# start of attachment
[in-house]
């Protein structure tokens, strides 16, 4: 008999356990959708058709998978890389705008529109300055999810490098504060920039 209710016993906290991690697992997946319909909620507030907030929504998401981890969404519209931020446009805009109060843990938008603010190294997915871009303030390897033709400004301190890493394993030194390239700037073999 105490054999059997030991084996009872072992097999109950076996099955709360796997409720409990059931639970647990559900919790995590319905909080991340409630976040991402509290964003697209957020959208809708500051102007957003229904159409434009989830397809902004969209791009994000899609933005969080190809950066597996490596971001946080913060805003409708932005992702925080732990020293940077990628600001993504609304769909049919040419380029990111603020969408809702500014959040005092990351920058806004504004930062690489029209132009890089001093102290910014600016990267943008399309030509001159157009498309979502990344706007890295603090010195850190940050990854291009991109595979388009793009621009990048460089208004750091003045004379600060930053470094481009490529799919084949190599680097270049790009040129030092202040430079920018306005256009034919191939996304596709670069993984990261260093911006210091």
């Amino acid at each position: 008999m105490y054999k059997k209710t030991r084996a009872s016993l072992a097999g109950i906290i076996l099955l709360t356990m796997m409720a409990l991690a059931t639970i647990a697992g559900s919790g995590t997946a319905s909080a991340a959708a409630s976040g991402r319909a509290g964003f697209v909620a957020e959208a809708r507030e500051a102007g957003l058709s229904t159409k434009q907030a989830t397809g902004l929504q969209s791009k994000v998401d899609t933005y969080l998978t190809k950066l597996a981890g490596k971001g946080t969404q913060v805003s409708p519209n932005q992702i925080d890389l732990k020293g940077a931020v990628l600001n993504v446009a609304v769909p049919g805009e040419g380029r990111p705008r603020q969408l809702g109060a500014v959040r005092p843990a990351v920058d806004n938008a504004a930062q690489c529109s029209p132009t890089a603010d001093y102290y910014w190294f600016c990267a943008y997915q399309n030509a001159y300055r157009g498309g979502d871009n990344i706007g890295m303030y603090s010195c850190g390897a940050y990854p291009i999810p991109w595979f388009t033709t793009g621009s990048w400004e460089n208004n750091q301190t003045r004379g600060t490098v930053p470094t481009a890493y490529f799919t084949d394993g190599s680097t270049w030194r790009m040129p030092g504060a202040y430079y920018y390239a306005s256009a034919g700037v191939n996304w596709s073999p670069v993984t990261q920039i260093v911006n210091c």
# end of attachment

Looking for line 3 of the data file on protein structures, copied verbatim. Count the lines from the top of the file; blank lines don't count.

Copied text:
């Amino acid at each position: 008999m105490y054999k059997k209710t030991r084996a009872s016993l072992a097999g109950i906290i076996l099955l709360t356990m796997m409720a409990l991690a059931t639970i647990a697992g559900s919790g995590t997946a319905s909080a991340a959708a409630s976040g991402r319909a509290g964003f697209v909620a957020e959208a809708r507030e500051a102007g957003l058709s229904t159409k434009q907030a989830t397809g902004l929504q969209s791009k994000v998401d899609t933005y969080l998978t190809k950066l597996a981890g490596k971001g946080t969404q913060v805003s409708p519209n932005q992702i925080d890389l732990k020293g940077a931020v990628l600001n993504v446009a609304v769909p049919g805009e040419g380029r990111p705008r603020q969408l809702g109060a500014v959040r005092p843990a990351v920058d806004n938008a504004a930062q690489c529109s029209p132009t890089a603010d001093y102290y910014w190294f600016c990267a943008y997915q399309n030509a001159y300055r157009g498309g979502d871009n990344i706007g890295m303030y603090s010195c850190g390897a940050y990854p291009i999810p991109w595979f388009t033709t793009g621009s990048w400004e460089n208004n750091q301190t003045r004379g600060t490098v930053p470094t481009a890493y490529f799919t084949d394993g190599s680097t270049w030194r790009m040129p030092g504060a202040y430079y920018y390239a306005s256009a034919g700037v191939n996304w596709s073999p670069v993984t990261q920039i260093v911006n210091c």